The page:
The other two new additions, Gordon and Johnson, could make an impact for this team as well, with Johnson having a much more extensive resume than Gordon. Johnson has featured frequently with the first team for the United States recently, mainly in qualifying games for the World Cup. He has the ability to play as a winger on either side, as well as up top as a forward. His versatility and recent form might open the door for him to take the left-sided midfield spot over Jose Francisco Torres, Brek Shea or Alejandro Bedoya. 

Bedoya played admirably in the last game as the starting right midfielder, and Shea came on as a substitute as a left midfielder to score a very composed, game-winning goal on a beautiful pass from Landon Donovan. Shea may be used in the same role going forward as a change-of-pace player versus tiring defenders.

Bedoya's role is a bit more uncertain, but he also brings the versatility to play on either side, so while he may ultimately lose out to Johnson or Torres on the left, he could be used in the same role as Shea was last game on the other side to spell Joe Corona. However, there is a chance he has earned himself another start on the right, and Corona may be the one to spell him late in the game, as he did against Costa Rica. 

With Johnson's recent good form for this team, I would think he gets some minutes during this next game, possibly a start on the left side. Torres has also played very well in recent games, but as we saw in choosing the lineup for the Costa Rica game, Klinsmann is not afraid to make instinctual decisions and wholesale changes to his attack. A sleeper idea is to run Johnson up top as a forward, but that is more of a long shot at this point.

Gordon's inclusion to the team is intriguing due to the fact that he has only made one appearance with the U.S. national team so far. However, his appearance was a crucial one as he came on as a late substitute against Antigua and Barbuda. He provided the assist on the game-winning goal to, ironically, Eddie Johnson.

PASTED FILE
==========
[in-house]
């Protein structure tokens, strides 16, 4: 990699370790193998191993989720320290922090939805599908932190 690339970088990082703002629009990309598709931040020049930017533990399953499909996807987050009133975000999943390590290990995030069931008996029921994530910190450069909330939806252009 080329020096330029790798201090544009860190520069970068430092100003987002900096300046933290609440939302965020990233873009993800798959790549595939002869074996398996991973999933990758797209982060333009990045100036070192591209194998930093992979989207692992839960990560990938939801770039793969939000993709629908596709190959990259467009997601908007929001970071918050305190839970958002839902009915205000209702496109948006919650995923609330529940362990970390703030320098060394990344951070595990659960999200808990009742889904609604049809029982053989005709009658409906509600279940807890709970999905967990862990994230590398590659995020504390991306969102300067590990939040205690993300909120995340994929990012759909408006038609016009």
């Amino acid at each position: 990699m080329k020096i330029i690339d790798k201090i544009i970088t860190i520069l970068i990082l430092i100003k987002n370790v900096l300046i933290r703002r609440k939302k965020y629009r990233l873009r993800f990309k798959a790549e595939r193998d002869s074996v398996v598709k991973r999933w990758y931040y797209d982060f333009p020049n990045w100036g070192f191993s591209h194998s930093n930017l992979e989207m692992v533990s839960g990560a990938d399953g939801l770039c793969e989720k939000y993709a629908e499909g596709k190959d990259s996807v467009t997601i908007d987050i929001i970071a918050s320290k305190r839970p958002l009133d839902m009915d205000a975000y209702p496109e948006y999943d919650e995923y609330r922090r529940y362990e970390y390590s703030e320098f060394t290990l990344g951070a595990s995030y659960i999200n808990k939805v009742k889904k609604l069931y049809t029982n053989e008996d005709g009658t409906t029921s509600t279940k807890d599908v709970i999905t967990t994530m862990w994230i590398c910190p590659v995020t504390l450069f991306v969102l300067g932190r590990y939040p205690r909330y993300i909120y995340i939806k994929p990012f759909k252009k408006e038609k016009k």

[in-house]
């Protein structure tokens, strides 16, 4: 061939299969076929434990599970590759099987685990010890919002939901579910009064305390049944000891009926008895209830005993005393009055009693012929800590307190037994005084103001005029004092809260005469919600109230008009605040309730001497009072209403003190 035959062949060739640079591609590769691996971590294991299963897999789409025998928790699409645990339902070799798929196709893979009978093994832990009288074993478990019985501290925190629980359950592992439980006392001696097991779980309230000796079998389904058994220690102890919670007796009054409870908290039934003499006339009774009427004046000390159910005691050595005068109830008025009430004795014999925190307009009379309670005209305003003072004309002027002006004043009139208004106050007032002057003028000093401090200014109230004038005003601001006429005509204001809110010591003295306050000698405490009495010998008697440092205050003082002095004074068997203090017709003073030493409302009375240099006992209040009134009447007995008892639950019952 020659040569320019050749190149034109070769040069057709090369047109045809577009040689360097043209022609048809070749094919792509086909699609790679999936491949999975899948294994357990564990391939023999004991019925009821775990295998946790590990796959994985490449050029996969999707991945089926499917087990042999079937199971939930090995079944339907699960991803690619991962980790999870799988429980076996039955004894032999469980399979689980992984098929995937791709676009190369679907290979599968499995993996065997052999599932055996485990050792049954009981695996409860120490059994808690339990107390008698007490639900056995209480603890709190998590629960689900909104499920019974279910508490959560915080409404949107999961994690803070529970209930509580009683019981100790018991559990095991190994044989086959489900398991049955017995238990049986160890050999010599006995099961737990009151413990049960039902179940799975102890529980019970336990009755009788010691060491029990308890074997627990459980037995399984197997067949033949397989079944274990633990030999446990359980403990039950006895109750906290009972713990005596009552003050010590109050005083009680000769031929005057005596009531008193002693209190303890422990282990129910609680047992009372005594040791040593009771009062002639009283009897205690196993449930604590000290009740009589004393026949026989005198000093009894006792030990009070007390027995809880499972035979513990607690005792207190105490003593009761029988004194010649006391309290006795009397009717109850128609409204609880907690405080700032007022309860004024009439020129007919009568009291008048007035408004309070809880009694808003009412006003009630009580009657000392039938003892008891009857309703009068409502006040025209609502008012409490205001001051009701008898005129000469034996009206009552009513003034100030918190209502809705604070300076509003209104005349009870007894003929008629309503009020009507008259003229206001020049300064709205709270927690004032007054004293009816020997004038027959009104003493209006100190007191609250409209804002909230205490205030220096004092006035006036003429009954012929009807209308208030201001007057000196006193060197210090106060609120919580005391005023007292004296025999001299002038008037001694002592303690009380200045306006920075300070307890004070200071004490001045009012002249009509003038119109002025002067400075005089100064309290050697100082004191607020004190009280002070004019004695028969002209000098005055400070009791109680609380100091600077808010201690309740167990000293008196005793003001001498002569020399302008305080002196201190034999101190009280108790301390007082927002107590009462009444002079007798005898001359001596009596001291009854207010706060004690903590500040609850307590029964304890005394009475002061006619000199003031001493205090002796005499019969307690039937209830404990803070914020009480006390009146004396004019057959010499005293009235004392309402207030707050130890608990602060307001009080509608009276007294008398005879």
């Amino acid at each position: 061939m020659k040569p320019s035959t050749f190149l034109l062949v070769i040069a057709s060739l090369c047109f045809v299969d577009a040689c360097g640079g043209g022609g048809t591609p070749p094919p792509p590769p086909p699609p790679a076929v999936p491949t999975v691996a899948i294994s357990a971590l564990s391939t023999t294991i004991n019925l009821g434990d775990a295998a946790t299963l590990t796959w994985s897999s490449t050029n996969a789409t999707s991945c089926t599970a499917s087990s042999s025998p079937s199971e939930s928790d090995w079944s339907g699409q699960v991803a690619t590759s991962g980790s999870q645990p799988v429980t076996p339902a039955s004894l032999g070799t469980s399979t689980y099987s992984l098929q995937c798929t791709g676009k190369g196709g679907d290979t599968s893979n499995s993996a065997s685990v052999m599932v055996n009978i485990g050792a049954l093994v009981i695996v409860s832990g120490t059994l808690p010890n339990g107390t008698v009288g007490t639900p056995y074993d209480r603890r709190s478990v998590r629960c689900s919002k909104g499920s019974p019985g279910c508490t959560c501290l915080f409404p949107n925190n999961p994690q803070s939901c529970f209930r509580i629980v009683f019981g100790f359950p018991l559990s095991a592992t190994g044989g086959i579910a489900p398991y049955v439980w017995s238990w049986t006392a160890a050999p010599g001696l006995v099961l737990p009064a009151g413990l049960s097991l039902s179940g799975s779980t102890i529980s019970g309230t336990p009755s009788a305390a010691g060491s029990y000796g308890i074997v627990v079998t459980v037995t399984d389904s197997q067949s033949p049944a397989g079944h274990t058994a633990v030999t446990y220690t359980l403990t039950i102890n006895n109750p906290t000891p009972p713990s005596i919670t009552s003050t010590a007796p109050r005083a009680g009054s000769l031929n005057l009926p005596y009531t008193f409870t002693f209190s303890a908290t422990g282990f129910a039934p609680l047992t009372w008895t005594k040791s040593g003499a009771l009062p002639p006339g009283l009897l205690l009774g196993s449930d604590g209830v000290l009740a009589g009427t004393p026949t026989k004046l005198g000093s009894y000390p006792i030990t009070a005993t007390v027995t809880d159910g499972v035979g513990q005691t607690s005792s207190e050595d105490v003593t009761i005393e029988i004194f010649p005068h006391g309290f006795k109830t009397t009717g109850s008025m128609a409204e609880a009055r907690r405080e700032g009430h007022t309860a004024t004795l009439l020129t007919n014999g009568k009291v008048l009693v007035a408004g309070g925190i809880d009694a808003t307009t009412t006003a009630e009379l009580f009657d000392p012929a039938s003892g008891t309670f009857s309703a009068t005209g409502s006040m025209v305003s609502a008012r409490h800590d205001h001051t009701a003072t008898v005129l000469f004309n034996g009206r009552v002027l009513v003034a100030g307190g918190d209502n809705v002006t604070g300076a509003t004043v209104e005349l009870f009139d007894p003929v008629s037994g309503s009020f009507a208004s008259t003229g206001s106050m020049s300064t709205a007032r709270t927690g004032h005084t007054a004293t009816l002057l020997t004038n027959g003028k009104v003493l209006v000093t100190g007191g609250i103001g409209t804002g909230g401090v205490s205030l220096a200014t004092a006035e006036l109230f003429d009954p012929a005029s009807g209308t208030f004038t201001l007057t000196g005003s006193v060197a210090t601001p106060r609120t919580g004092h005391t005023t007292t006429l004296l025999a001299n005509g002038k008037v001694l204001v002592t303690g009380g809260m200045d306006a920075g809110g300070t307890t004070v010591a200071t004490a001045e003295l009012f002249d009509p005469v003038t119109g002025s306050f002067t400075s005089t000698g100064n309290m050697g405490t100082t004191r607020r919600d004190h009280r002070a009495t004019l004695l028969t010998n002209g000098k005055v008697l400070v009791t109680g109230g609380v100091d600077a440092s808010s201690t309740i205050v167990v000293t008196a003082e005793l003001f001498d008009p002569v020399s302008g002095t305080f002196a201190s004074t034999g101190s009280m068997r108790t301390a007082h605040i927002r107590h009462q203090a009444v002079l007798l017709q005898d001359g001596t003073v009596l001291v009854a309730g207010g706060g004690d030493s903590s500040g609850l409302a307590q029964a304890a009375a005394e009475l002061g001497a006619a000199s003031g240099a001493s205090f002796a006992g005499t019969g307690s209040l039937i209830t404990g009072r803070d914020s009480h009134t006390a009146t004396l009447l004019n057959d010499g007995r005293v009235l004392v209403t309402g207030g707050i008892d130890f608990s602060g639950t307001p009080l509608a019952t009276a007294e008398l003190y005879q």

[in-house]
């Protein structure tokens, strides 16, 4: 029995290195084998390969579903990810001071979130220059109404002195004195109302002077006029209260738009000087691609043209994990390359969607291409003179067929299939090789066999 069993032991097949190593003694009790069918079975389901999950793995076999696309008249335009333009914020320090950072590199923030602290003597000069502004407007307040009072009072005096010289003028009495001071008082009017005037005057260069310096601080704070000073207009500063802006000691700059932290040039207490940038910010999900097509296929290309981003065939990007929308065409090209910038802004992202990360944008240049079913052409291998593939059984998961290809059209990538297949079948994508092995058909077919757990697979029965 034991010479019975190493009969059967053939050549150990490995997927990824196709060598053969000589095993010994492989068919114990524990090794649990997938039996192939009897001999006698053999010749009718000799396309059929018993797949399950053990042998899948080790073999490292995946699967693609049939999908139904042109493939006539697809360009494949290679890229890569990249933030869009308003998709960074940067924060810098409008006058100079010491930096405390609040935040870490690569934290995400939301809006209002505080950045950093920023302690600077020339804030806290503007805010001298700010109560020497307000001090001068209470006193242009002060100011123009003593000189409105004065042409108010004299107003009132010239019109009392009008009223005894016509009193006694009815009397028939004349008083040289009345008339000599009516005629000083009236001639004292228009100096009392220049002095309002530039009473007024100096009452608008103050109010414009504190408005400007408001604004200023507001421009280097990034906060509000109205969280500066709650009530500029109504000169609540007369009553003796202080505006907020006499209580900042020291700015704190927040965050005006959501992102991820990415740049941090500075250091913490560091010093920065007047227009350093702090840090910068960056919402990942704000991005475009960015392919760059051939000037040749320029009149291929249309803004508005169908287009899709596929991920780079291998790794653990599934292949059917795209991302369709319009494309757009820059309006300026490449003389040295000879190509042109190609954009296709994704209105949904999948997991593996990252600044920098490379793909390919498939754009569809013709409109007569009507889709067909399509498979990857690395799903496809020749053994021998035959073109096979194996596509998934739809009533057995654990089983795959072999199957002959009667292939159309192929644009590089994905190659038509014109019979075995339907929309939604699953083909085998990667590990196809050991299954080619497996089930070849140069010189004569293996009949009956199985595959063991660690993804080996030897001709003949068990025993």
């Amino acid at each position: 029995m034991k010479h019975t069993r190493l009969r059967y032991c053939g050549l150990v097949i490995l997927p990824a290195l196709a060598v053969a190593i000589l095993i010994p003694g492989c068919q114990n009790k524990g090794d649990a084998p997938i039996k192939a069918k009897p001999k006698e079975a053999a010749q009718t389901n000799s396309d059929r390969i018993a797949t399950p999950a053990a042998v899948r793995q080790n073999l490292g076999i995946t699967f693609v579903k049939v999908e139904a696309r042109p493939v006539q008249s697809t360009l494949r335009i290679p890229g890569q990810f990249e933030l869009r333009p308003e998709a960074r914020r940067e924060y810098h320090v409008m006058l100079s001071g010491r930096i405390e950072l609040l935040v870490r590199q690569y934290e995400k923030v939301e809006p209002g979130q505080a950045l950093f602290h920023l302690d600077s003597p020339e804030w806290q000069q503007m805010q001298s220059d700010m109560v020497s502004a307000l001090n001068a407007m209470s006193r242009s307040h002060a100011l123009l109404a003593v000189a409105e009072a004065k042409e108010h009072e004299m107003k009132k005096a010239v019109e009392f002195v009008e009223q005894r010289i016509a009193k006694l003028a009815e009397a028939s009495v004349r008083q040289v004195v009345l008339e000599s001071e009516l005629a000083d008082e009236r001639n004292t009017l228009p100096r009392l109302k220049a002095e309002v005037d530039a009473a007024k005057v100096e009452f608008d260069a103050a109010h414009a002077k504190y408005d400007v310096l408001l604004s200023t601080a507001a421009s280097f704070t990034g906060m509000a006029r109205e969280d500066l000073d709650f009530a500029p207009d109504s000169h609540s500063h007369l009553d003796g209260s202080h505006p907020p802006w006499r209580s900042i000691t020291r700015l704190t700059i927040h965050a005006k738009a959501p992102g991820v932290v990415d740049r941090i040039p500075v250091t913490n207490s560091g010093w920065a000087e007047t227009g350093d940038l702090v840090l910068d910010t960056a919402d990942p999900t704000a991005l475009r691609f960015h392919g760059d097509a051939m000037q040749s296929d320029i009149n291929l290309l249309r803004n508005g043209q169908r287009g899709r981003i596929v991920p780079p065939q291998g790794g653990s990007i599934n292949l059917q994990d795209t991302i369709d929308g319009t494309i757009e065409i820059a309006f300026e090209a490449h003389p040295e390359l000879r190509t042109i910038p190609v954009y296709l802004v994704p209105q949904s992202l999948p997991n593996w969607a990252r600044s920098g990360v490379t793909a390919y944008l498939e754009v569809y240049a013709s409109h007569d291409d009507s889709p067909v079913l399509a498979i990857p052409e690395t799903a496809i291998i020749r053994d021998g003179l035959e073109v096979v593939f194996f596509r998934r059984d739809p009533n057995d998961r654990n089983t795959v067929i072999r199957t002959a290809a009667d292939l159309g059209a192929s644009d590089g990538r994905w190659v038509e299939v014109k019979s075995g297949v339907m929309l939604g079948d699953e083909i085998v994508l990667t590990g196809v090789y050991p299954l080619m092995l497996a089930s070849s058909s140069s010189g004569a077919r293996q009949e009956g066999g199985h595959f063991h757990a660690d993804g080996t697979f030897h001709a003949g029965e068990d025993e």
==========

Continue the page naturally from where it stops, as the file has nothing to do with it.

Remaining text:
In this season's MLS campaign with the San Jose Earthquakes, Gordon has been a slight disappointment compared to last season. He only has three goals and two assists in 13 games compared to 13 goals and seven assists in 23 games last year. He was also suspended for three games this season for a rather ugly incident that occurred on the pitch

Gordon will not likely have much of an impact on the remaining games for the United States except for a possible late-game substitution if they are behind and desire more attacking firepower.

The one disappointing subtraction from the team is young Jack McInerney from the Philadelphia Union. The 20-year-old has had an excellent season for the Union so far by scoring 10 goals in 14 games. His production and youthful talent made him an easy selection to the squad, but in the eyes of Klinsmann he is not ready to play major minutes for his national team. It would have been nice to get some sort of observation and evaluation of his readiness with some guest appearances, but it was not to be.

With more work in the future, McInerney will again make a case to join this team, and hopefully then, Klinsmann will be ready to give him a chance. His experience and results with the younger U.S. teams seem to be an indicator that he will make the jump to the next level sooner rather than later. Perhaps in less than a year, he may have some kind of a role on this U.S. team. 

Taking all of this into account, Klinsmann does have some tough decision to make following these changes. Chemistry, confidence and a historic winning streak are all at stake right now, and no one knows that more than Klinsmann.